Leaning into the Wind: Andy Goldsworthy

A documentary in which we watch the wondrous artist commune with nature.

COURTESY OF SAN FRANCISCO INTL. FILM FESTIVAL

There are two documentaries opening this week about capital-A Artists, and by necessity, both take very different approaches to their very different subjects. Joseph Beuys of Beuys was all about disrupting the social environment, whereas the subject of Thomas Riedelsheimer’s Leaning into the Wind: Andy Goldsworthy is more about working organically with nature. Leaning into the Wind is a follow-up to Riedelsheimer’s 2001 Red Vic mainstay Rivers and Tides: Andy Goldsworthy Working with Time, though Leaning does not require familiarity with the previous film or Goldsworthy’s ephemeral work to be enjoyed.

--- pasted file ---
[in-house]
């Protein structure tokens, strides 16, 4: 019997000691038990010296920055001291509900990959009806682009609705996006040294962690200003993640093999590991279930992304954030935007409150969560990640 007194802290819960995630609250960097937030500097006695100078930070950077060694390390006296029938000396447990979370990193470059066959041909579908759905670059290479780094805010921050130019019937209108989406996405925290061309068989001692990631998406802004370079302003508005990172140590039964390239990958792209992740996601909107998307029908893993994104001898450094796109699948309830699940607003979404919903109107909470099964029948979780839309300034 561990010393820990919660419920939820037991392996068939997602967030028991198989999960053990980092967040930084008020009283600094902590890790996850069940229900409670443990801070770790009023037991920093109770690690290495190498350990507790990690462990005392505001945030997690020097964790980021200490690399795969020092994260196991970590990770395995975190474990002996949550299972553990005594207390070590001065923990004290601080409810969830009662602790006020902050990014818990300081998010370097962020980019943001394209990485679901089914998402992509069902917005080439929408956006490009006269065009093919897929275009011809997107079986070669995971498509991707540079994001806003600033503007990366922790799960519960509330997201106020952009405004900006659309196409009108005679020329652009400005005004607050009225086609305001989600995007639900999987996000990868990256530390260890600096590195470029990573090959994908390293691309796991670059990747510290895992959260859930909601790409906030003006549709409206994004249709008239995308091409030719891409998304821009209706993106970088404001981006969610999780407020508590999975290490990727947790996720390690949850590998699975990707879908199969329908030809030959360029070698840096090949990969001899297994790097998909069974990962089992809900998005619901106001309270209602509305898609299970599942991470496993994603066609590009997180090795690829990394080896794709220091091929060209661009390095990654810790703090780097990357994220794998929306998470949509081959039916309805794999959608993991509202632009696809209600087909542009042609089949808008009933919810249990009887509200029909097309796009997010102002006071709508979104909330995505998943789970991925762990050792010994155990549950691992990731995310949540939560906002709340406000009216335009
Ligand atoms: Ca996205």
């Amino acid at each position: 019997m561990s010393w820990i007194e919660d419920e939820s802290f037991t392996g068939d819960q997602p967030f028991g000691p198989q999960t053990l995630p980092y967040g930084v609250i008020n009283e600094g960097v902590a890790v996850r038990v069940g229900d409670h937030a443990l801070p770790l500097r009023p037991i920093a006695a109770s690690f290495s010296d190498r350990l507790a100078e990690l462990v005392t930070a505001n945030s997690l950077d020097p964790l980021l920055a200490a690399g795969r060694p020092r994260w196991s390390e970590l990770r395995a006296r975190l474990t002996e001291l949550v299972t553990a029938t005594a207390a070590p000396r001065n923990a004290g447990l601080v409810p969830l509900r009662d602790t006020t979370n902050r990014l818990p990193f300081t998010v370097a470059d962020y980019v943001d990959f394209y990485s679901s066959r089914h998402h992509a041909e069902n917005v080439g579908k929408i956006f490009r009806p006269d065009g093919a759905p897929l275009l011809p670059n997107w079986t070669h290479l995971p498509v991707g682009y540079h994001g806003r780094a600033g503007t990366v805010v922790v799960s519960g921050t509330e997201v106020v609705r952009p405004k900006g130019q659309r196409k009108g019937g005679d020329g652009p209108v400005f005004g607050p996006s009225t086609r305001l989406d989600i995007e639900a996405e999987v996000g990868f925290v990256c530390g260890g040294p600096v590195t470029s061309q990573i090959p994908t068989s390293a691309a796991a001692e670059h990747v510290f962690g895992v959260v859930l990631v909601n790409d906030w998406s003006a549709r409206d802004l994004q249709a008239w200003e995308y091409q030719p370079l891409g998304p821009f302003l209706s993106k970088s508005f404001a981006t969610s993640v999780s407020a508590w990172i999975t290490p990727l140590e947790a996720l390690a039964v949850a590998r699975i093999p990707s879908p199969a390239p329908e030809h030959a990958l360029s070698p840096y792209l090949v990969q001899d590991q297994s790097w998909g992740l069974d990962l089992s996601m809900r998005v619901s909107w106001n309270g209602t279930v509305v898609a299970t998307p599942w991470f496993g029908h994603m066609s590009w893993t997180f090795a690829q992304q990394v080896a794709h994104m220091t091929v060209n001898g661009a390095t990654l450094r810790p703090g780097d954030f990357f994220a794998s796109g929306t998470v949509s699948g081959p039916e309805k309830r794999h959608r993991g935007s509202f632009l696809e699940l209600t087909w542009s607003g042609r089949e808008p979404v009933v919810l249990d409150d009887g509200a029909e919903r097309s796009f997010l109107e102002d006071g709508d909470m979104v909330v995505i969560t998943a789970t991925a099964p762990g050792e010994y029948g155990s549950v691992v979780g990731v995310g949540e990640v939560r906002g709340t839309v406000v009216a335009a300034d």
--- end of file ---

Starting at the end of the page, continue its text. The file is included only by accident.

It’s a very meditative film, following the artist as he does his thing, sometimes as simple as using natural dyes to make patterns on fallen trees, or creating sculptures and small buildings with roots. It doesn’t sound like much on paper, but to watch it is mesmerizing, especially aided by an occasionally spooky Fred Frith score, while the cinematography is further evidence that aerial drone photography has revolutionized the production values of independent filmmaking like nothing since the advent of digital video. Most remarkable about the gentle, charismatic Goldsworthy is that even though he’s on camera, there’s never a sense that he’s seeking attention; this is just a thing that he does, his way of communing with nature. There are certainly worse ways. 

Not rated. 
Opens Friday at the Embarcadero Center Cinema.

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